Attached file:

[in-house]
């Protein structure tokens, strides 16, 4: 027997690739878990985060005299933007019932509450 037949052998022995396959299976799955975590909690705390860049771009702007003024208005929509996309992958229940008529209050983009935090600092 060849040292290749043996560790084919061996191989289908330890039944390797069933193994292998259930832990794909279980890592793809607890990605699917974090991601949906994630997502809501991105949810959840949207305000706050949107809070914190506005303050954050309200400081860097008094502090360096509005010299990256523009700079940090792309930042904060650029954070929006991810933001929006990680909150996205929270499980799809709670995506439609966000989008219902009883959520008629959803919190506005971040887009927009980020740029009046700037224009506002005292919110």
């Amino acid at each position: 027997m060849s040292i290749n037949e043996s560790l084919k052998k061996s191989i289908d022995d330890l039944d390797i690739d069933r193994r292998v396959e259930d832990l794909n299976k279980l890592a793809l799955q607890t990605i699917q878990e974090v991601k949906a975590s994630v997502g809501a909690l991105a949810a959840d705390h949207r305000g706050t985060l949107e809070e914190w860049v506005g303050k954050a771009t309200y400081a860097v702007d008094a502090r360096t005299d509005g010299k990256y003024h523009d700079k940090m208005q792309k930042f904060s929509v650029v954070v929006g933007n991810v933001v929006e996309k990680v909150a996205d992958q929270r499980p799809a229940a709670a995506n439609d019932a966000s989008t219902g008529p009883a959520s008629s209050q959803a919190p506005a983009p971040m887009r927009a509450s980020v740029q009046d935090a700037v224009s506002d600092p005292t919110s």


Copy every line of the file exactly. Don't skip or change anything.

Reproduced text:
[in-house]
């Protein structure tokens, strides 16, 4: 027997690739878990985060005299933007019932509450 037949052998022995396959299976799955975590909690705390860049771009702007003024208005929509996309992958229940008529209050983009935090600092 060849040292290749043996560790084919061996191989289908330890039944390797069933193994292998259930832990794909279980890592793809607890990605699917974090991601949906994630997502809501991105949810959840949207305000706050949107809070914190506005303050954050309200400081860097008094502090360096509005010299990256523009700079940090792309930042904060650029954070929006991810933001929006990680909150996205929270499980799809709670995506439609966000989008219902009883959520008629959803919190506005971040887009927009980020740029009046700037224009506002005292919110």
């Amino acid at each position: 027997m060849s040292i290749n037949e043996s560790l084919k052998k061996s191989i289908d022995d330890l039944d390797i690739d069933r193994r292998v396959e259930d832990l794909n299976k279980l890592a793809l799955q607890t990605i699917q878990e974090v991601k949906a975590s994630v997502g809501a909690l991105a949810a959840d705390h949207r305000g706050t985060l949107e809070e914190w860049v506005g303050k954050a771009t309200y400081a860097v702007d008094a502090r360096t005299d509005g010299k990256y003024h523009d700079k940090m208005q792309k930042f904060s929509v650029v954070v929006g933007n991810v933001v929006e996309k990680v909150a996205d992958q929270r499980p799809a229940a709670a995506n439609d019932a966000s989008t219902g008529p009883a959520s008629s209050q959803a919190p506005a983009p971040m887009r927009a509450s980020v740029q009046d935090a700037v224009s506002d600092p005292t919110s």